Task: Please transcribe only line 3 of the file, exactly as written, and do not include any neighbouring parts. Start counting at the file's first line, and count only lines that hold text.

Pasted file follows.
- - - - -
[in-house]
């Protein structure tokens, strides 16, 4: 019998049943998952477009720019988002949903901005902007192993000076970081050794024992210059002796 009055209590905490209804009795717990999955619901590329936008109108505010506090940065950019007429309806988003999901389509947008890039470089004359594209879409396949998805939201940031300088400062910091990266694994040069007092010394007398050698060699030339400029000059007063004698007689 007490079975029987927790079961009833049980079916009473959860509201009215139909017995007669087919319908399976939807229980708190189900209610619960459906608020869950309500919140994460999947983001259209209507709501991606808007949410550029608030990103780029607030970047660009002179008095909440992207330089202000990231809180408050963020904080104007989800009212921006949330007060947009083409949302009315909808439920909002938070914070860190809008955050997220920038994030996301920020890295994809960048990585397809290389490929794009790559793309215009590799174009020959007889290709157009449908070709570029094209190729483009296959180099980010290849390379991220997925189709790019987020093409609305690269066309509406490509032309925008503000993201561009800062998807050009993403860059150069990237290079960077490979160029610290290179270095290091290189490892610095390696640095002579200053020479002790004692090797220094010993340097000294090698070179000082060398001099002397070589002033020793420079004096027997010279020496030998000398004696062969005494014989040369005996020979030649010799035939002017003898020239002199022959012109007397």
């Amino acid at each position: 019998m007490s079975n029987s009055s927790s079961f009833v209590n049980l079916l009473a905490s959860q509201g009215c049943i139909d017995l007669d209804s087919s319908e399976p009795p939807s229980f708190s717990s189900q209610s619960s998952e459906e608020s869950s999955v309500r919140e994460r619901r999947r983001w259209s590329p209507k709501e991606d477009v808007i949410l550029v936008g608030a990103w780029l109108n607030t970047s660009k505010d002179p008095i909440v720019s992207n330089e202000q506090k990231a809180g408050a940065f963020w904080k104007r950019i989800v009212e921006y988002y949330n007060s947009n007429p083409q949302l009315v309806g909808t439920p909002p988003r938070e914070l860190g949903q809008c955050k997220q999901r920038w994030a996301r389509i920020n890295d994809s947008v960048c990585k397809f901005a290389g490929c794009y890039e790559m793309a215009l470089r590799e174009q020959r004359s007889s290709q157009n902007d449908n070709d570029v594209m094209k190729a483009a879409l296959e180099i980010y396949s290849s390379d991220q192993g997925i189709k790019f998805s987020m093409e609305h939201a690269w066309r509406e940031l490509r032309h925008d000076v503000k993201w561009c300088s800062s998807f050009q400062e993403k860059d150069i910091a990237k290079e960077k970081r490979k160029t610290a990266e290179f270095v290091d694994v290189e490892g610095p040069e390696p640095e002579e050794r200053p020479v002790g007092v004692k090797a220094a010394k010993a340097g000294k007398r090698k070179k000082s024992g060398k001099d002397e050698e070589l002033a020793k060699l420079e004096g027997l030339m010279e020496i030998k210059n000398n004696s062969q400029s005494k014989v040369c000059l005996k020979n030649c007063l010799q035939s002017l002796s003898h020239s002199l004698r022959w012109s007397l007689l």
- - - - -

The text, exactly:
């Amino acid at each position: 019998m007490s079975n029987s009055s927790s079961f009833v209590n049980l079916l009473a905490s959860q509201g009215c049943i139909d017995l007669d209804s087919s319908e399976p009795p939807s229980f708190s717990s189900q209610s619960s998952e459906e608020s869950s999955v309500r919140e994460r619901r999947r983001w259209s590329p209507k709501e991606d477009v808007i949410l550029v936008g608030a990103w780029l109108n607030t970047s660009k505010d002179p008095i909440v720019s992207n330089e202000q506090k990231a809180g408050a940065f963020w904080k104007r950019i989800v009212e921006y988002y949330n007060s947009n007429p083409q949302l009315v309806g909808t439920p909002p988003r938070e914070l860190g949903q809008c955050k997220q999901r920038w994030a996301r389509i920020n890295d994809s947008v960048c990585k397809f901005a290389g490929c794009y890039e790559m793309a215009l470089r590799e174009q020959r004359s007889s290709q157009n902007d449908n070709d570029v594209m094209k190729a483009a879409l296959e180099i980010y396949s290849s390379d991220q192993g997925i189709k790019f998805s987020m093409e609305h939201a690269w066309r509406e940031l490509r032309h925008d000076v503000k993201w561009c300088s800062s998807f050009q400062e993403k860059d150069i910091a990237k290079e960077k970081r490979k160029t610290a990266e290179f270095v290091d694994v290189e490892g610095p040069e390696p640095e002579e050794r200053p020479v002790g007092v004692k090797a220094a010394k010993a340097g000294k007398r090698k070179k000082s024992g060398k001099d002397e050698e070589l002033a020793k060699l420079e004096g027997l030339m010279e020496i030998k210059n000398n004696s062969q400029s005494k014989v040369c000059l005996k020979n030649c007063l010799q035939s002017l002796s003898h020239s002199l004698r022959w012109s007397l007689l």